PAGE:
Hi, I’m Dan and I’m a sex Addict.
Today has been a U shaped or bathtub shaped day.
I set my alarm for 15 minutes earlier last night, so alarm #1 went of at 07:00 this morning. Alarm #1 is the natural sound of birds singing in the morning, I find it a very calm and peaceful way to return back to a present and conscious state. Then my second alarm when off at 07:15 – this is Radio 2, and as much as I admire Mr Evens’ success, he does provide a certain incentive to get up and out of bed.
I was pretty much awake and conscious by 07:20, got up, made tea, got back into bed, drank said tea, meditated and was showered, dressed and eating by 09:00, which I felt was of great improvement.
I then did a little blogging and social networking before eating some lunch at 12:00.
By 13:00 I was in bed and ready to watch some TV. I decided to watch the Andrew Marr show from yesterday, as I wanted to see the full interview on Jeremy Corbyn. Before it got half way through, I was fast asleep. I managed to wake up and pause it, but then went back to sleep until 17:30. I had arranged to meet some recovery buddies before tonight’s SAA meeting, so I was now on the back foot. Having started the day so well and feeling so full of energy, I now felt a little flat, tired and hungry. With little time to eat, I quickly ate something light and headed off, only to hit traffic. I arrived 20 minutes late 😦
However, this evening has been a great success. There are three pubs within a stones throw from where our SAA meeting takes place and I believe some of us managed to end up in all three. We finally all came together in one pub and were able to have some initial discussions about planning for an SAA recovery day later on this year. It was lovely to meet socially and to feel relaxed and part of a group, before heading into the SAA meeting itself.
Today’s meeting topic was a Tradition reading and it being January, it was Tradition 1:
Our common welfare should come first; personal recovery depends upon SAA unity.
I find I’m getting more wisdom from the program, the more I continue to work it.
When I first came into 12 Step recovery, just under two years ago, I was completely overwhelmed by everything. I still had the mentality that I knew best and that I was going to get better quicker than anyone else.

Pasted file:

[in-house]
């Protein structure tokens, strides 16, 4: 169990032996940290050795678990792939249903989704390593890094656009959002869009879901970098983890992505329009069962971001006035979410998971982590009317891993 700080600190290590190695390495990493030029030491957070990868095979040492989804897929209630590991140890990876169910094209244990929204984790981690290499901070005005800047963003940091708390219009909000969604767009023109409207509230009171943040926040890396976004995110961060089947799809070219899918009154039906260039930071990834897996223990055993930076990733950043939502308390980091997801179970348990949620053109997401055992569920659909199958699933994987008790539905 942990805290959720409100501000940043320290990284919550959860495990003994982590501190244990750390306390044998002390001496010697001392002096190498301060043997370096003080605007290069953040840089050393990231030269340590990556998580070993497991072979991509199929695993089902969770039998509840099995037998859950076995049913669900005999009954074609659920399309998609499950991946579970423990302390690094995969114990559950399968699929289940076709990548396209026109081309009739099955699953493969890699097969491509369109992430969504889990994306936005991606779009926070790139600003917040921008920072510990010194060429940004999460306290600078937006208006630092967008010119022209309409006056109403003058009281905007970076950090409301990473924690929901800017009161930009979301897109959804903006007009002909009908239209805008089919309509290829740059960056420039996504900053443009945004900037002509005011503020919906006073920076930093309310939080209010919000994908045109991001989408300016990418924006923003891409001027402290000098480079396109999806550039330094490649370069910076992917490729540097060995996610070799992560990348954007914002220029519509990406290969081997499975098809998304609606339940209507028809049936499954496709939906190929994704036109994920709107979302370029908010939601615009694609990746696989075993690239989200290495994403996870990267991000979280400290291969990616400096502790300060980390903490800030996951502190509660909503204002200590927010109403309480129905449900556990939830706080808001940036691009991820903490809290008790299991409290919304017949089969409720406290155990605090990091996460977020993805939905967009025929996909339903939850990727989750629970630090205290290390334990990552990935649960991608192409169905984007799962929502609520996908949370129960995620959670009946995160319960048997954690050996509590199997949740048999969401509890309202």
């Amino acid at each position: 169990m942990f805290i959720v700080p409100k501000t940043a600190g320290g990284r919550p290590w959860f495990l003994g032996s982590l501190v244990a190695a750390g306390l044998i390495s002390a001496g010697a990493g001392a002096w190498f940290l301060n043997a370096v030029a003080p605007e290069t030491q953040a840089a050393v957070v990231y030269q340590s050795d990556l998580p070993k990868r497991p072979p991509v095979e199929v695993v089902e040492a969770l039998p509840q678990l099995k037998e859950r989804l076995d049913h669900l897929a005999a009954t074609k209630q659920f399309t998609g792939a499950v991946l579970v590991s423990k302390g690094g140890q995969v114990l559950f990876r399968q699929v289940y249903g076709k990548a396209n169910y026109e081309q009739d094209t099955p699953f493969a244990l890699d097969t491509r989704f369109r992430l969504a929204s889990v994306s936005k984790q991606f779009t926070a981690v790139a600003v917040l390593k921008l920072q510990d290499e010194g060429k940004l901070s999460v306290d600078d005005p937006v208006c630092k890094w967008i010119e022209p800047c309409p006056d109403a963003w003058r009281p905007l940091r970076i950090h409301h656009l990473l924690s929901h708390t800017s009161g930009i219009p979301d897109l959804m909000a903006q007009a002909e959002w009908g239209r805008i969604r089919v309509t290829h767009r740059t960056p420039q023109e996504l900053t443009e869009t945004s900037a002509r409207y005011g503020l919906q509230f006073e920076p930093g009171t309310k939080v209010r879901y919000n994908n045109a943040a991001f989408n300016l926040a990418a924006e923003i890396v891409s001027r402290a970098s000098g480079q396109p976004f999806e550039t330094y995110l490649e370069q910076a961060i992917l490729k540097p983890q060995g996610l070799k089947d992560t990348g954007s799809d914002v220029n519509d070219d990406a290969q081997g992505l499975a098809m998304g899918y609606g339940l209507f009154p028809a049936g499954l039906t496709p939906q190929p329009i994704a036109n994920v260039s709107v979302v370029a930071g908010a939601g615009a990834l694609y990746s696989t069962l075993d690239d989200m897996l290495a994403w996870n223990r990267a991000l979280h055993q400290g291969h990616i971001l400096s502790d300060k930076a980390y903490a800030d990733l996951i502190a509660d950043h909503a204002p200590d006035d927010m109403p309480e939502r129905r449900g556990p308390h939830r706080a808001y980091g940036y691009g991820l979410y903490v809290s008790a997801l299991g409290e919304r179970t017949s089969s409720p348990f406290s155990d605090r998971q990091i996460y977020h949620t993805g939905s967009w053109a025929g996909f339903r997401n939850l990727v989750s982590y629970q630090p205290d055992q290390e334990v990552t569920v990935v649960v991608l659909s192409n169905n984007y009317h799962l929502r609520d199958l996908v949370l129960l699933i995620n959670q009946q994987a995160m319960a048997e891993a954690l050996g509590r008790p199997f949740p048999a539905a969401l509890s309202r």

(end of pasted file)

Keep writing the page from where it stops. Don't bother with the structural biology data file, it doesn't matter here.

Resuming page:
That mindset didn’t work too well and I soon ended up back on my own, without the support of the fellowship and in a darker place than before. The reason it was darker was because I was still suffering from severe suicidal depression, but I also knew that my old coping mechanisms were no longer the answer. I had walked away from the 12 Step fellowships because I thought I knew best, but I really I had no idea. Acting out and drinking weren’t working like they did before and everything just seemed pointless.
It was this time last year that I was probably at my most consistent level of suicidal thoughts throughout my entire life. I spent a lot of time getting to know my ceiling.
I knew what the answer was though and the answer was that I didn’t and don’t have the answer. I needed to have the humility to say I was sorry to my fellow recovery buddies and enter back into the 12 Step programs.
Thankfully, the rooms of full of some of the loveliest people I could ever hope to meet and I was immediately accepted back. It’s taken me a long time to accept myself back into recovery and to stop feeling like a bit of a fraud, but the more I work it, the more humility and gratitude I discover within myself and as I share that with others, I find I am able to accept that I am just the same as everyone else.
We’re all f**ked up and the root cause is always the same. We’re all running away from fear, guilt and shame. We may act out differently, but we all suffer from the same condition, which is a delusional mind based on a preoccupation with denial, which stops us from acknowledging our fear, shame and guilt and keeps us locked in a perpetual state of self loathing, self sabotage and addiction.
When I step outside myself and look to others for experience, strength and hope, I not only get that experience, strength and hope in abundance, but I am also able to see how my experience, strength and hope benefits others too.
This type of unity is a new type of experience for many of us in recovery, but I am finding that the more I look to others for support and to support others, the less alone I feel and the more worthy a person I become.
So yes, personal recovery does indeed depend upon group unity.
What started out as a pretty good looking day, may have taken a small and necessary dip somewhere in the middle, but it’s ended up pretty much how it started, with me present and feeling like I have value, worth and purpose and this is mostly down to my 12 Step program of recovery.
I leave it there. Thanks for listening. It’s good to be here.